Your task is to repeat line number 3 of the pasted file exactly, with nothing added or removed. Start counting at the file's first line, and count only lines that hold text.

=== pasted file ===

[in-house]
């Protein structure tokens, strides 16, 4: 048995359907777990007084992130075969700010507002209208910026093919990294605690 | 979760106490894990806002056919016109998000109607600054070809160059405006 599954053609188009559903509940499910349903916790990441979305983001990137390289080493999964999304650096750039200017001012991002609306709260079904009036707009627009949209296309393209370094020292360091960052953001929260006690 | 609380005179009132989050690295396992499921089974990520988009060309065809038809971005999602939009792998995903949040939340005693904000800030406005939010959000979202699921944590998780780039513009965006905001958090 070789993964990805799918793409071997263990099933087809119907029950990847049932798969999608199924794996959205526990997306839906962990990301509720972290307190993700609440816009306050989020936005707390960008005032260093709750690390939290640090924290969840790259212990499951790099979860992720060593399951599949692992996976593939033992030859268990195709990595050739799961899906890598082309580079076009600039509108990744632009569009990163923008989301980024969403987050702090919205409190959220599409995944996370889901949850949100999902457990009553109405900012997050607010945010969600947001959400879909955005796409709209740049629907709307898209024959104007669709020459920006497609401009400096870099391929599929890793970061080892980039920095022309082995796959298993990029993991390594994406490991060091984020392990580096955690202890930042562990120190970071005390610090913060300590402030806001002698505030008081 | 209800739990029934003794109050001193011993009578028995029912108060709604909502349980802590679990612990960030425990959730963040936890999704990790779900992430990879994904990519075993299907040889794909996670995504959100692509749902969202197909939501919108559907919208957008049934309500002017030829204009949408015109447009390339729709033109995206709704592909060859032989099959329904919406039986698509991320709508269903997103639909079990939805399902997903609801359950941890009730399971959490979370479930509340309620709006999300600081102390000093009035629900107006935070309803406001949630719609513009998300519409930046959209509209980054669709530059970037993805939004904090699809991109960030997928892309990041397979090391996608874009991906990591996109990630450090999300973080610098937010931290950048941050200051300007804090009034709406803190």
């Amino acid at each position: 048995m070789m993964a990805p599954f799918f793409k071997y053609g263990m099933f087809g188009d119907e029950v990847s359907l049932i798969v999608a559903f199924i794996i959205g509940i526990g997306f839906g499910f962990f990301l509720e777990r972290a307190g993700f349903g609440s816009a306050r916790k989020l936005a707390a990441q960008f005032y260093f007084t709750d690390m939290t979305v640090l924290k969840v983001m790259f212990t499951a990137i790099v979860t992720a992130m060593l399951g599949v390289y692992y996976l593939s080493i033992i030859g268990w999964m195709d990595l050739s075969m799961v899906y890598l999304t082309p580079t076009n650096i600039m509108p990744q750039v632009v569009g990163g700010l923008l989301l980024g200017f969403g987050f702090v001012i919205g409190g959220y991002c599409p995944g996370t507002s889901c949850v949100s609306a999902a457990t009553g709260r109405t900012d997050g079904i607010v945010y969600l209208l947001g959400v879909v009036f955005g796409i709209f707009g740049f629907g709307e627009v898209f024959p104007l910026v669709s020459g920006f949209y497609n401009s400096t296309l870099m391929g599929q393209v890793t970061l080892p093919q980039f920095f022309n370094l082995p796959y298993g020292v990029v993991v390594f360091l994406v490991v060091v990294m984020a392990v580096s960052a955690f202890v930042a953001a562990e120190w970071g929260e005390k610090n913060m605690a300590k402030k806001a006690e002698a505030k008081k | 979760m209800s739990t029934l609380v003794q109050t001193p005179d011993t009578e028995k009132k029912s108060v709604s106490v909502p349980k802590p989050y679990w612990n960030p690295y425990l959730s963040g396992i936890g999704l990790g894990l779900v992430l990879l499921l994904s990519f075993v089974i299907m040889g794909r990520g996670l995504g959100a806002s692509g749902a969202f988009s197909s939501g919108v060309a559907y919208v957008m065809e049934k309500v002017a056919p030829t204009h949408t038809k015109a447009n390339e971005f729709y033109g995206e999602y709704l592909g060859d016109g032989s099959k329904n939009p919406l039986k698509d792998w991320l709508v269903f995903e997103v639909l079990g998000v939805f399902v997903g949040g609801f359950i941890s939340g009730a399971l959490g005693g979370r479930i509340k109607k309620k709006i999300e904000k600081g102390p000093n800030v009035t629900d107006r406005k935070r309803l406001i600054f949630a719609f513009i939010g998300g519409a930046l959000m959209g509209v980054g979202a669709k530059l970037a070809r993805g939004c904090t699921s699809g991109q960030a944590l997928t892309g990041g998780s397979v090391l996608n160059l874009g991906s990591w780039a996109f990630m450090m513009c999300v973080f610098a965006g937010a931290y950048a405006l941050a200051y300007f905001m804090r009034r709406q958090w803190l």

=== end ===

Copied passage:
């Amino acid at each position: 048995m070789m993964a990805p599954f799918f793409k071997y053609g263990m099933f087809g188009d119907e029950v990847s359907l049932i798969v999608a559903f199924i794996i959205g509940i526990g997306f839906g499910f962990f990301l509720e777990r972290a307190g993700f349903g609440s816009a306050r916790k989020l936005a707390a990441q960008f005032y260093f007084t709750d690390m939290t979305v640090l924290k969840v983001m790259f212990t499951a990137i790099v979860t992720a992130m060593l399951g599949v390289y692992y996976l593939s080493i033992i030859g268990w999964m195709d990595l050739s075969m799961v899906y890598l999304t082309p580079t076009n650096i600039m509108p990744q750039v632009v569009g990163g700010l923008l989301l980024g200017f969403g987050f702090v001012i919205g409190g959220y991002c599409p995944g996370t507002s889901c949850v949100s609306a999902a457990t009553g709260r109405t900012d997050g079904i607010v945010y969600l209208l947001g959400v879909v009036f955005g796409i709209f707009g740049f629907g709307e627009v898209f024959p104007l910026v669709s020459g920006f949209y497609n401009s400096t296309l870099m391929g599929q393209v890793t970061l080892p093919q980039f920095f022309n370094l082995p796959y298993g020292v990029v993991v390594f360091l994406v490991v060091v990294m984020a392990v580096s960052a955690f202890v930042a953001a562990e120190w970071g929260e005390k610090n913060m605690a300590k402030k806001a006690e002698a505030k008081k | 979760m209800s739990t029934l609380v003794q109050t001193p005179d011993t009578e028995k009132k029912s108060v709604s106490v909502p349980k802590p989050y679990w612990n960030p690295y425990l959730s963040g396992i936890g999704l990790g894990l779900v992430l990879l499921l994904s990519f075993v089974i299907m040889g794909r990520g996670l995504g959100a806002s692509g749902a969202f988009s197909s939501g919108v060309a559907y919208v957008m065809e049934k309500v002017a056919p030829t204009h949408t038809k015109a447009n390339e971005f729709y033109g995206e999602y709704l592909g060859d016109g032989s099959k329904n939009p919406l039986k698509d792998w991320l709508v269903f995903e997103v639909l079990g998000v939805f399902v997903g949040g609801f359950i941890s939340g009730a399971l959490g005693g979370r479930i509340k109607k309620k709006i999300e904000k600081g102390p000093n800030v009035t629900d107006r406005k935070r309803l406001i600054f949630a719609f513009i939010g998300g519409a930046l959000m959209g509209v980054g979202a669709k530059l970037a070809r993805g939004c904090t699921s699809g991109q960030a944590l997928t892309g990041g998780s397979v090391l996608n160059l874009g991906s990591w780039a996109f990630m450090m513009c999300v973080f610098a965006g937010a931290y950048a405006l941050a200051y300007f905001m804090r009034r709406q958090w803190l």